The rise and fall of the false climbers: Indian couple uses Photoshop to fake Everest ascent


posted Tuesday, September 6, 2016 at 4:30 PM EDT


Photoshop is not just for fixing images in images; an Indian couple has proved it’s also great for lying about your accomplishments.

In claiming to be the first Indian couple to ascend Mt. Everest, Dinesh and Tarakeshwari Rathod -- who are police officers, by the way, so you’d hope for them to be more honest -- Photoshopped photos from other climbers. Making matters worse, Nepalese authorities originally verified the photos as being legitimate.

After their supposed summiting of the nearly 30,000-foot peak in May, it took about a month before accusations started rolling in. Rather than being attacked for their Photoshop work itself, the pair slipped up in other ways, such as having changed climbing boots in different pictures, something experienced climbers say would never happen in the frigid Nepalese air.

The real photo of Everest climbers. Via PetaPixel.
And the fake photo that Rathod posted to his Facebook. Via PetaPixel.

Amazingly enough, this isn’t the Rathod’s first brush with deception. In 2014, they falsely claimed to have successfully conquered Australia’s 10 peaks, known as the Aussie10 challenge. This was later denied by an experienced mountaineer who accompanied them on the expedition. In both cases, the Rathods received considerable media attention and celebration for “accomplishing” the feats.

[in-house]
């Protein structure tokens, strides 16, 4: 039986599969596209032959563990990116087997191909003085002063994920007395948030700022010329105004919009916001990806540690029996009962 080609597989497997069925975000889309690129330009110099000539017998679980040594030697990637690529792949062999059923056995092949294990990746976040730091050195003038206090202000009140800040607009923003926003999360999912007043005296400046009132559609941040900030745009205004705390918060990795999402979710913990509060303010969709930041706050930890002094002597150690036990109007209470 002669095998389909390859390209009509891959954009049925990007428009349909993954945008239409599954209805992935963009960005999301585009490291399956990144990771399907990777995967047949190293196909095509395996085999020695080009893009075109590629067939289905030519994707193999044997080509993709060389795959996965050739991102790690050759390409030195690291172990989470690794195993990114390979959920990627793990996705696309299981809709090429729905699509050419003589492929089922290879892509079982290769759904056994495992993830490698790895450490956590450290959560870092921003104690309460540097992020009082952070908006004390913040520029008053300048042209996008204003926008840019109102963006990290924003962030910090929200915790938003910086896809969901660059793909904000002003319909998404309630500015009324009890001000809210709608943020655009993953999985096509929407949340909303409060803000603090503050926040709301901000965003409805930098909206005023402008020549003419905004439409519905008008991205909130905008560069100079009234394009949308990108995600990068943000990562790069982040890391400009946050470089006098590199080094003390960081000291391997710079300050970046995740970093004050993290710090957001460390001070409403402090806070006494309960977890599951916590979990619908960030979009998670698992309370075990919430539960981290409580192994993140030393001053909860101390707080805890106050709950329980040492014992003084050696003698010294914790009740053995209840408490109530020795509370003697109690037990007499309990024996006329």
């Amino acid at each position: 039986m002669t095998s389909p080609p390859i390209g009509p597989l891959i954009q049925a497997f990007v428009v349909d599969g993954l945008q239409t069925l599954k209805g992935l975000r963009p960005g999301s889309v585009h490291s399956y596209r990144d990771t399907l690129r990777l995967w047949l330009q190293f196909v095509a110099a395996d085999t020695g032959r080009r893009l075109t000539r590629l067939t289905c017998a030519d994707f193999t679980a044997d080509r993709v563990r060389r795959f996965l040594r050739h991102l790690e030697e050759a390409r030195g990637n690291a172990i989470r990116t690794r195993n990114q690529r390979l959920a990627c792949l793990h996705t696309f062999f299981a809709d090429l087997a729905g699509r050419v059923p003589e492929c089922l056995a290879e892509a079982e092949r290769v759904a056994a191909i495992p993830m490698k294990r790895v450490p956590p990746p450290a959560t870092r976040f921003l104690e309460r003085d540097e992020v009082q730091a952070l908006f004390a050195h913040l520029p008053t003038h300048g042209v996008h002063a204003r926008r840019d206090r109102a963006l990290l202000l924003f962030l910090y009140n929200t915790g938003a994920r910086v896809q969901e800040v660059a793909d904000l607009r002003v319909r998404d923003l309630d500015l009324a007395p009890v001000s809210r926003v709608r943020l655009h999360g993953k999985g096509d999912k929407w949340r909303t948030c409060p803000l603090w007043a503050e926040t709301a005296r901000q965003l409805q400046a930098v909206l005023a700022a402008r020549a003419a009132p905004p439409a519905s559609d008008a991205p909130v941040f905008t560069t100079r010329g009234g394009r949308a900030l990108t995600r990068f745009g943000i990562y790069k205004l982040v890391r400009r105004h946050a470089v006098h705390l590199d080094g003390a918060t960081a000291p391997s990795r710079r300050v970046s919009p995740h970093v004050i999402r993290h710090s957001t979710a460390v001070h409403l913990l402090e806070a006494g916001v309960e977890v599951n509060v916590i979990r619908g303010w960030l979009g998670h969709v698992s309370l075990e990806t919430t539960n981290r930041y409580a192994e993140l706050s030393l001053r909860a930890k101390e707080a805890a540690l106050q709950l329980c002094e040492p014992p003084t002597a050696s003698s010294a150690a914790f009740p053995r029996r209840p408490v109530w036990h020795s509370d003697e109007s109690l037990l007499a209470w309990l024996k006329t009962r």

While this story occurred in June, there was a recent development: The punishment. The Rathods have been banned by Nepalese officials from climbing in Nepal for the next decade. After publicly claiming that they didn’t want to start their family until after climbing Everest, it looks like that plan will have to wait. Although they’ve had no problems lying before, so who knows. PetaPixel is reporting that the police pair have disappeared. I certainly can’t tell you where they are, but I can pretty much assure you that they’re not on a mountain’s peak.

Using Photoshop for undeserved attention is never a good idea. As we have seen time and time again, there are plenty of capable internet sleuths who will always unravel the lies.

(Seen via PetaPixel with additional information from The Guardian)